Select your localized edition:

Close ×

More Ways to Connect

Discover one of our 28 local entrepreneurial communities »

Be the first to know as we launch in new countries and markets around the globe.

Interested in bringing MIT Technology Review to your local market?

MIT Technology ReviewMIT Technology Review - logo

 

Unsupported browser: Your browser does not meet modern web standards. See how it scores »

U.S. policy could do a lot better job supporting renewable energy, according to industry experts at a renewable energy conference today in Washington, DC, hosted by the American Council for Renewable Energy.

John Graham, the president of BP Wind Energy, renewed calls for long-term policy stability, citing sharp drop-offs in wind development as tax credits expired in 1999, 2001, and 2003. Since those credits are expected to expire again in the next few years–and since wind companies have three- to five-year time schedules–the wind industry could soon see another such slowdown, in addition to the hit its taken from the recession. He called on Congress to set up longer term credits, and a cap and trade system, to help wind projects get funding.

Steen Riisgaard, the CEO of Novozymes, based in Denmark, had more specific recommendations for the biofuels industry. He said the current 10 percent limit on the amount of ethanol in gasoline is slowing down the industry in the United States. He said that the EPA should raise what he called this “arbitrary limit” on ethanol content to 15 percent. The current limit effectively puts a cap on the amount of ethanol that can be sold in the U.S. Eventually flex fuel vehicles that run on E85 (85 percent ethanol) could increase the amount of ethanol purchased, but so far sales have been limited by the number of fueling stations that sell ethanol and the number of cars that can run on high percentages of ethanol. If the EPA raises the amount of ethanol that can be incorporated into regular gasoline, the market for ethanol could quickly climb. But higher percentages of ethanol are controversial because they could cause damage in some engines or void warranties.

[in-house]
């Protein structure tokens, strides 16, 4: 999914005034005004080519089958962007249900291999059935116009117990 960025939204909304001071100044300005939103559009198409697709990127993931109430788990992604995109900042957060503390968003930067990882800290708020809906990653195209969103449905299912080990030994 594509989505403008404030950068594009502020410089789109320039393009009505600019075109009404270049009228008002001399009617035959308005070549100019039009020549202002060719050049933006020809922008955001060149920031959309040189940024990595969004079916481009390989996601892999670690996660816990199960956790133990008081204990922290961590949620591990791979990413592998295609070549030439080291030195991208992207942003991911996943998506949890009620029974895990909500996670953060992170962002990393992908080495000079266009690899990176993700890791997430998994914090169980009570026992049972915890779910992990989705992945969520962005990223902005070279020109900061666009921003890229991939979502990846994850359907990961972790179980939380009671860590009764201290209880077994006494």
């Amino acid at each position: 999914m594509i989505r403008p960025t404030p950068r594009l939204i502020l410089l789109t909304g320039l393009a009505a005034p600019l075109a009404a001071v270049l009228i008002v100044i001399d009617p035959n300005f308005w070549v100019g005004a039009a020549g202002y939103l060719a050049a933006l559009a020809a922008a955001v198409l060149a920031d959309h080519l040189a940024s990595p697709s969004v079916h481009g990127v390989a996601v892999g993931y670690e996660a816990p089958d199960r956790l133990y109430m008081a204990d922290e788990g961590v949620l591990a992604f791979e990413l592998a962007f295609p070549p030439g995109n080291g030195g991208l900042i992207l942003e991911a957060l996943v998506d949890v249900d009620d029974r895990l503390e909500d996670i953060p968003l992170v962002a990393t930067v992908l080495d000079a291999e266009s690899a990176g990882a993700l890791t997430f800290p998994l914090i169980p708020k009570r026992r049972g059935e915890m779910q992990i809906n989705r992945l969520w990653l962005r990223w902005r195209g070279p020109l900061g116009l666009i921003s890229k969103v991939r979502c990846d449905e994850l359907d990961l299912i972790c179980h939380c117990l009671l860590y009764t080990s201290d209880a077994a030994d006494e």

Riisgaard’s other suggestions sounded less controversial. He wants the federal government to require 50 percent of all new vehicles in the next couple of years to be flex fuel vehicles capable of running on 85 percent ethanol (which seems feasible given the low cost of doing this), to require 25 percent of the largest gas stations to install E-85 pumps by 2014 (funded by reducing subsidies to the gasoline industry), and to require federal agencies to buy only flex-fuel vehicles and use only E-85 in new vehicles. Finally he called on the Department of Energy to send out what remains of $480 million already approved for funding advanced biofuels. Do this, he said, and you’ll create 100,000 jobs, and keep the rest of the world from overtaking the current U.S. lead in biofuels.

Gain the insight you need on energy at EmTech MIT.

Register today

13 comments. Share your thoughts »

Tagged: Energy, energy, renewable energy, biofuels, policy, wind

Reprints and Permissions | Send feedback to the editor

From the Archives

Close

Introducing MIT Technology Review Insider.

Already a Magazine subscriber?

You're automatically an Insider. It's easy to activate or upgrade your account.

Activate Your Account

Become an Insider

It's the new way to subscribe. Get even more of the tech news, research, and discoveries you crave.

Sign Up

Learn More

Find out why MIT Technology Review Insider is for you and explore your options.

Show Me